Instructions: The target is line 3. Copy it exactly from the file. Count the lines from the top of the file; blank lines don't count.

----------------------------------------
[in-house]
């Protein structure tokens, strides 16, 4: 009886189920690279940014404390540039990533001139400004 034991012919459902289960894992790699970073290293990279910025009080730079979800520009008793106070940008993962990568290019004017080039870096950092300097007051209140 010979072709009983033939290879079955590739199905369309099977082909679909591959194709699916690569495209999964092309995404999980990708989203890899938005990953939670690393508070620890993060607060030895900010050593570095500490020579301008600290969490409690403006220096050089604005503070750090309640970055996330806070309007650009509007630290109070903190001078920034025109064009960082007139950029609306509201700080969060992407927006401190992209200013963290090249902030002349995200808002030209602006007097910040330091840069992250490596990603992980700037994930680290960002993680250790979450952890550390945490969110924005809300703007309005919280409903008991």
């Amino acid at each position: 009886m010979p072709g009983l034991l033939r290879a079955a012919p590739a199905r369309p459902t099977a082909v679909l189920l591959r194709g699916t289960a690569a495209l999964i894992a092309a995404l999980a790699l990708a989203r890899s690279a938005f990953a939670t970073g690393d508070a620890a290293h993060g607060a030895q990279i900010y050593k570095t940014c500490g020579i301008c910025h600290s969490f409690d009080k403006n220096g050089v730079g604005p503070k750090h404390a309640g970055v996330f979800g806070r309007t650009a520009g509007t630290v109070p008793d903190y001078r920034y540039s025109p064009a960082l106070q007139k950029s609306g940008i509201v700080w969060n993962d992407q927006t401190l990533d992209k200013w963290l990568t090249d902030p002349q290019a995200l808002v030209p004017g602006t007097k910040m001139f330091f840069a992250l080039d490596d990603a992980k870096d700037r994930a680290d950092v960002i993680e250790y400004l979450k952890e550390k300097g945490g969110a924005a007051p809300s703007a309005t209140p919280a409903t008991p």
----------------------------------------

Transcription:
């Amino acid at each position: 009886m010979p072709g009983l034991l033939r290879a079955a012919p590739a199905r369309p459902t099977a082909v679909l189920l591959r194709g699916t289960a690569a495209l999964i894992a092309a995404l999980a790699l990708a989203r890899s690279a938005f990953a939670t970073g690393d508070a620890a290293h993060g607060a030895q990279i900010y050593k570095t940014c500490g020579i301008c910025h600290s969490f409690d009080k403006n220096g050089v730079g604005p503070k750090h404390a309640g970055v996330f979800g806070r309007t650009a520009g509007t630290v109070p008793d903190y001078r920034y540039s025109p064009a960082l106070q007139k950029s609306g940008i509201v700080w969060n993962d992407q927006t401190l990533d992209k200013w963290l990568t090249d902030p002349q290019a995200l808002v030209p004017g602006t007097k910040m001139f330091f840069a992250l080039d490596d990603a992980k870096d700037r994930a680290d950092v960002i993680e250790y400004l979450k952890e550390k300097g945490g969110a924005a007051p809300s703007a309005t209140p919280a409903t008991p």